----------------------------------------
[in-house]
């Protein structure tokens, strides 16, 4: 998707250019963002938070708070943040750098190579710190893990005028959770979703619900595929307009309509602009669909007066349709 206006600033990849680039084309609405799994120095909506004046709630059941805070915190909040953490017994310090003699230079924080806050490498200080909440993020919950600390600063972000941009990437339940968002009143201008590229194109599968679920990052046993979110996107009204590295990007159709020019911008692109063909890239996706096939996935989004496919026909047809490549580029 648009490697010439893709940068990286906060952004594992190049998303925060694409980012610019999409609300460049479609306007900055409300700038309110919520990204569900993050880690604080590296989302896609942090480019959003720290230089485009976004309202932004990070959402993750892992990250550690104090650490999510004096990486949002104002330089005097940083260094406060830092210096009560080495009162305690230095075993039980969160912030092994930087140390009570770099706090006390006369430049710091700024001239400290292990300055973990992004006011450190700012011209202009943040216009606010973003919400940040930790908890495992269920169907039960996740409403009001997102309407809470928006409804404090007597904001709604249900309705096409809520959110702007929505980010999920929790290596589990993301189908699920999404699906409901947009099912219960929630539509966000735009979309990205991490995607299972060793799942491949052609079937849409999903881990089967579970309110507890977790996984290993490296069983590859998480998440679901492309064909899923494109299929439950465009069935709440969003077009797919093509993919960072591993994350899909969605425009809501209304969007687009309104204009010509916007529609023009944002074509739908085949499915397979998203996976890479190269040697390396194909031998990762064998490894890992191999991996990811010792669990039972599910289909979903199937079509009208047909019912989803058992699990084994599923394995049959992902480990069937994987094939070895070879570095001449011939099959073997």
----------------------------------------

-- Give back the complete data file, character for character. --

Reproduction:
[in-house]
């Protein structure tokens, strides 16, 4: 998707250019963002938070708070943040750098190579710190893990005028959770979703619900595929307009309509602009669909007066349709 206006600033990849680039084309609405799994120095909506004046709630059941805070915190909040953490017994310090003699230079924080806050490498200080909440993020919950600390600063972000941009990437339940968002009143201008590229194109599968679920990052046993979110996107009204590295990007159709020019911008692109063909890239996706096939996935989004496919026909047809490549580029 648009490697010439893709940068990286906060952004594992190049998303925060694409980012610019999409609300460049479609306007900055409300700038309110919520990204569900993050880690604080590296989302896609942090480019959003720290230089485009976004309202932004990070959402993750892992990250550690104090650490999510004096990486949002104002330089005097940083260094406060830092210096009560080495009162305690230095075993039980969160912030092994930087140390009570770099706090006390006369430049710091700024001239400290292990300055973990992004006011450190700012011209202009943040216009606010973003919400940040930790908890495992269920169907039960996740409403009001997102309407809470928006409804404090007597904001709604249900309705096409809520959110702007929505980010999920929790290596589990993301189908699920999404699906409901947009099912219960929630539509966000735009979309990205991490995607299972060793799942491949052609079937849409999903881990089967579970309110507890977790996984290993490296069983590859998480998440679901492309064909899923494109299929439950465009069935709440969003077009797919093509993919960072591993994350899909969605425009809501209304969007687009309104204009010509916007529609023009944002074509739908085949499915397979998203996976890479190269040697390396194909031998990762064998490894890992191999991996990811010792669990039972599910289909979903199937079509009208047909019912989803058992699990084994599923394995049959992902480990069937994987094939070895070879570095001449011939099959073997």